Review: ‘Sleepwalk With Me’
A Comedy For Anyone Who Ever Had A Dream… And Then Jumped Out A Window
Friday, September 14, 2012
"Sleepwalk With Me" (opening September 14th at Landmark's Hillcrest Cinemas) is the story of a simple minded up-and-coming comedian and his struggle with career, romance, and REM sleep behavior disorder.
Mike Birbiglia delivers a pleasant surprise with his first (mostly) serious film, "Sleepwalk With Me." I was surprised not only with the relatable writing and scenarios he put himself in, but the engaging roles of Matt Pendamiglio (played by Birbiglia) and Abby (the incredibly beautiful Lauren Ambrose). Matt and Abby's relationship feels most real during its hardest points. It becomes familiarly uncomfortable (not quite "(500) Days of Summer" uncomfortable, but bad). Matt travels on the road extensively, and on a moment's notice, to pave his way on the comedy circuit, leaving his better half at home.
This new lifestyle Matt finds himself in, on the road, away from home, performing "real" shows, also severely exacerbates his new sleeping condition, REM sleep behavior disorder. And while this sleep disorder aspect of the story seems the crux of Birbiglia's idea for his film, I don't find it completely necessary. Birbiglia's take on comedians' unique lifestyle and career challenges is compelling enough for me, and what keeps my interest most.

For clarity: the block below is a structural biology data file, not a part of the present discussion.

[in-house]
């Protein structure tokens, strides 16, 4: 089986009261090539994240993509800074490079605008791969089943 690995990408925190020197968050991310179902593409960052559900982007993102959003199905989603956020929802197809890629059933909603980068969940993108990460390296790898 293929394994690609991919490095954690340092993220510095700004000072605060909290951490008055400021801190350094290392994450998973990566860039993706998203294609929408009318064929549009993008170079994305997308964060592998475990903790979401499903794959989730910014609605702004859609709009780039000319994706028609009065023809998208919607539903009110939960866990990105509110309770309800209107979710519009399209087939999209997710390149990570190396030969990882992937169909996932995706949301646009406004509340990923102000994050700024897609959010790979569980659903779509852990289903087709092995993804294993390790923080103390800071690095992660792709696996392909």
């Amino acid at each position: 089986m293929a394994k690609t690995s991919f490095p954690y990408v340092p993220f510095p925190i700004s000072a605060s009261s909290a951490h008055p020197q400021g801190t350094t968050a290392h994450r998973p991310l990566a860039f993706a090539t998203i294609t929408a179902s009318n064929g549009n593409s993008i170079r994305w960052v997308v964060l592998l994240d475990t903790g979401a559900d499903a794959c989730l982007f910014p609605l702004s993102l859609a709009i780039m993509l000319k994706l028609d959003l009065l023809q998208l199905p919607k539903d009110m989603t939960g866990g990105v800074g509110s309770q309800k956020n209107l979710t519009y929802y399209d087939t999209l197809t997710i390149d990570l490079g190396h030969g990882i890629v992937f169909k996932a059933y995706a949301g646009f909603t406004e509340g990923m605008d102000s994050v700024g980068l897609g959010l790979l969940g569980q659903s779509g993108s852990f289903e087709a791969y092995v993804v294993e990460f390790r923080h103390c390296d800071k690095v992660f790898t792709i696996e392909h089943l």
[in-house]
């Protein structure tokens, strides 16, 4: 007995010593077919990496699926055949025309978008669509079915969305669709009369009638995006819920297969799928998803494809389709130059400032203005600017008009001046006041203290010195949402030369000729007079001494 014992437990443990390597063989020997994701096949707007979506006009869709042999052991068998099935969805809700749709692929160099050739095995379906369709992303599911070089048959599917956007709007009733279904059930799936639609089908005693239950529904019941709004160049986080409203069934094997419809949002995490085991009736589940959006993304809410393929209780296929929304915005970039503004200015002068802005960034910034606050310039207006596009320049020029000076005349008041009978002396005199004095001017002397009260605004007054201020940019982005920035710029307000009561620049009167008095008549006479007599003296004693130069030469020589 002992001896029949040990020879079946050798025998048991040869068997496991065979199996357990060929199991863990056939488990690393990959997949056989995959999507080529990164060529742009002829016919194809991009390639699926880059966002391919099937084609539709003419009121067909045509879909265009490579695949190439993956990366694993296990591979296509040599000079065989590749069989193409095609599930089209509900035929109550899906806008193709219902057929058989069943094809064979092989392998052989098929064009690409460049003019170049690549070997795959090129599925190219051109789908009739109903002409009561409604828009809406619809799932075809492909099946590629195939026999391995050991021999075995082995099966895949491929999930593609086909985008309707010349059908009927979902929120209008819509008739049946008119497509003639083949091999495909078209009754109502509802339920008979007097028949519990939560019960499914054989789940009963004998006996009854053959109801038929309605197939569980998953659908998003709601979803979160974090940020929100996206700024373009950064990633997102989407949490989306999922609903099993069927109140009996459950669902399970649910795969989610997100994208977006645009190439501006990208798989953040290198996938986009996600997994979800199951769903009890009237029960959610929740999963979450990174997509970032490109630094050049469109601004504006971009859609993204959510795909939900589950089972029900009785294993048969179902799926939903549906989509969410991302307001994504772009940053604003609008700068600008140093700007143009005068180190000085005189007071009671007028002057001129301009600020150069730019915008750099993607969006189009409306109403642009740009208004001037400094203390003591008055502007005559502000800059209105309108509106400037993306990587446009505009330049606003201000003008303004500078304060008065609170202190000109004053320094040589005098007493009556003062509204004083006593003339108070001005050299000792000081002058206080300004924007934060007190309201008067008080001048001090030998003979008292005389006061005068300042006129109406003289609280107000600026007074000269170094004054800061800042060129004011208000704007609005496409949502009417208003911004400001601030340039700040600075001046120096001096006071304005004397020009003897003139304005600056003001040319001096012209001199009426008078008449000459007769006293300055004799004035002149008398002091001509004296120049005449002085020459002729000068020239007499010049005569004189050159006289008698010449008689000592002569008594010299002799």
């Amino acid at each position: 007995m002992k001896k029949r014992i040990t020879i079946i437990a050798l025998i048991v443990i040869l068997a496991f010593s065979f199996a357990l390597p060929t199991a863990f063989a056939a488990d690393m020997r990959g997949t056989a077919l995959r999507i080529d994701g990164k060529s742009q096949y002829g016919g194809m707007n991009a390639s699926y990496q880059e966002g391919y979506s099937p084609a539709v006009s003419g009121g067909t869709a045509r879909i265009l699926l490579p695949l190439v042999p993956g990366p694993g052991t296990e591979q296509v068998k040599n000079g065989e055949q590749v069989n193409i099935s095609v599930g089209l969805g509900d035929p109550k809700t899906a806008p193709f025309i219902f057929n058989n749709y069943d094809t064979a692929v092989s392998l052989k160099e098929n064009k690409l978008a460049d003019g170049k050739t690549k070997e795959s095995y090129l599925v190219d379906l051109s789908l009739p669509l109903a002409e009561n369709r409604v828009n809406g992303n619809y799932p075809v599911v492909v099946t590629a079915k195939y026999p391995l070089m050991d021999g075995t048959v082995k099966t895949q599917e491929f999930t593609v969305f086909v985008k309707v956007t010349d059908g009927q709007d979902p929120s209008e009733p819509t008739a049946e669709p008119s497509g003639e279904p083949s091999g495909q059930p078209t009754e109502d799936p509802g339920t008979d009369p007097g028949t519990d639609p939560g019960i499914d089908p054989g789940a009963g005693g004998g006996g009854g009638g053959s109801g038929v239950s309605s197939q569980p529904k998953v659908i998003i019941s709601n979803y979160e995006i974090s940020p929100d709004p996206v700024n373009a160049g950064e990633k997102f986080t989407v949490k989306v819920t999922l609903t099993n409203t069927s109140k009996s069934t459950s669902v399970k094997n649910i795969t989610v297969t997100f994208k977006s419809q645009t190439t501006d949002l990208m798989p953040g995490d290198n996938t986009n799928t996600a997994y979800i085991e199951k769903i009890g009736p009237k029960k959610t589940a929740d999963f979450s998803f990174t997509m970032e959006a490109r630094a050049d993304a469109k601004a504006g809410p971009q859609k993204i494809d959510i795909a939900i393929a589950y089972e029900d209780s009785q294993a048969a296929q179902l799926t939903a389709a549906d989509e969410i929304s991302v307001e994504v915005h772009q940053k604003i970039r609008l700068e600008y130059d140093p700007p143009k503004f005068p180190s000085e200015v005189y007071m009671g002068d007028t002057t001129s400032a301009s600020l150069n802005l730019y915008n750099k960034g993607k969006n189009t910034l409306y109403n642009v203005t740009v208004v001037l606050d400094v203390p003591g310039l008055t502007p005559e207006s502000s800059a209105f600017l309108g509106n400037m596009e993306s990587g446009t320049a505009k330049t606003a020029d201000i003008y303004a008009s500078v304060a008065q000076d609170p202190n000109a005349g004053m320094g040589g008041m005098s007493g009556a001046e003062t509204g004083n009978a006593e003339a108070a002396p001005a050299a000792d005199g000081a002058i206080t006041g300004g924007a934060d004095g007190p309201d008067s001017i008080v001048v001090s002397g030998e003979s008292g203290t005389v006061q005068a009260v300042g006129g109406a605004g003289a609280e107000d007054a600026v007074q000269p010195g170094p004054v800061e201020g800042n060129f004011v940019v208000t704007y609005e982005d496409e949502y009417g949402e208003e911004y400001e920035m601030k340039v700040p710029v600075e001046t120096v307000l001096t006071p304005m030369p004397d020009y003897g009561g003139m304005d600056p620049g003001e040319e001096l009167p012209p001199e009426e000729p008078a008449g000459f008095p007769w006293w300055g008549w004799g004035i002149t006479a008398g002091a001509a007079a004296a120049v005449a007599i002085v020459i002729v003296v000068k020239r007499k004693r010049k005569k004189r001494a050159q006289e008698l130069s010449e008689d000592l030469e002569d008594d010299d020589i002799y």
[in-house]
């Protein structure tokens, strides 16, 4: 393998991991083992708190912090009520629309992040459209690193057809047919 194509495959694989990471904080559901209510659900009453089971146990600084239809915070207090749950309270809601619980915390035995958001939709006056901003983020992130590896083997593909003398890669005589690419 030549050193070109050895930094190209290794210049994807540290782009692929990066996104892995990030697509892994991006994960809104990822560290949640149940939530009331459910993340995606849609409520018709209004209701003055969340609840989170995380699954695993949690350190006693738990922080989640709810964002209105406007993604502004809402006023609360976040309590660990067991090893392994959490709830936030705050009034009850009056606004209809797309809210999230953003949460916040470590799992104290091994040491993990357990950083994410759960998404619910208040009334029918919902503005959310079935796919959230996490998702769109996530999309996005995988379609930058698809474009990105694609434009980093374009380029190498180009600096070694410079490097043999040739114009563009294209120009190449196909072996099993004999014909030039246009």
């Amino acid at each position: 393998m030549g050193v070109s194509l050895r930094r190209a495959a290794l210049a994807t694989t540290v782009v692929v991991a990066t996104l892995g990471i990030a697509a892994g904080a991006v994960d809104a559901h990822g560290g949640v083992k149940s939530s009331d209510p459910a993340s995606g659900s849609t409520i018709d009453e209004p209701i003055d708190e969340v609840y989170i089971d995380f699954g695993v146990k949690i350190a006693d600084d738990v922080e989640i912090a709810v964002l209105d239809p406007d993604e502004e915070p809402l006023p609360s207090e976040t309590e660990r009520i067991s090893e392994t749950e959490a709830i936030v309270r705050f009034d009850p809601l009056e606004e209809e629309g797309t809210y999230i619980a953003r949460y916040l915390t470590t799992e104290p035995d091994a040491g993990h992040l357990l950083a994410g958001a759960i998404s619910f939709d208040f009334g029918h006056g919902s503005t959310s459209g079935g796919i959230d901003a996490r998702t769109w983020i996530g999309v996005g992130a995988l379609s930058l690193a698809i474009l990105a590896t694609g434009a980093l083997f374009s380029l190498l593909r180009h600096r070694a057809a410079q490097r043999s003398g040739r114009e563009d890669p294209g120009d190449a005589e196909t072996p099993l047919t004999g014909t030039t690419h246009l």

But I grew up watching stand up comedy (Mitch Hedberg and Brian Regan are among my childhood favorites), and I love watching films and shows about comedians. Perhaps they are so appealing because of the ironic truth that those who live to make others laugh, really feel miserable and pointless off stage.
Beyond the content, frank shots and narrative style by Birbiglia present the audience with a plain view of his story as it's unfolding. It is supposed to be plain. We understand exactly what we're meant to because of the narration an no-nonsense style. Birbiglia's extensive camera-staring time also gives him a chance to relate to the audience as the rest of his life shifts around him. I felt closer to him after the film. I now know his face, his belly, and how he talks, drives and eats. Initially I thought the narration was to disguise the poor acting of the cast, and while the acting isn't superb, I now think the film would have a drastically different (and less compelling) feel without Birbiglia checking in with his audience to spill his mind vomit on us between intense sequences or confusing scenes.
In my humble opinion, I think Mike Birbiglia should do less stand-up and write more films. I can only take so much of his stand-up act -- 30 minutes at most. But his 75-minute film doesn't feel like much time at all (except when his mother is speaking in her crackly, shrill voice). Birbiglia, similar to the highly-regarded comedian, Louis C.K., provides a refreshing narrative on comedic life, and what life really is -- not much.
This film has not been rated. (But if it were, it would be PG-13 for language.)
Companion Viewing: Louie (television series). We follow New York City comedian, Louie C.K., as he balances being funny and simultaneously terrible at life.
Nathan John is a former KPBS News Assistant and just couldn't stay away so now he is a guest blogger for Cinema Junkie.
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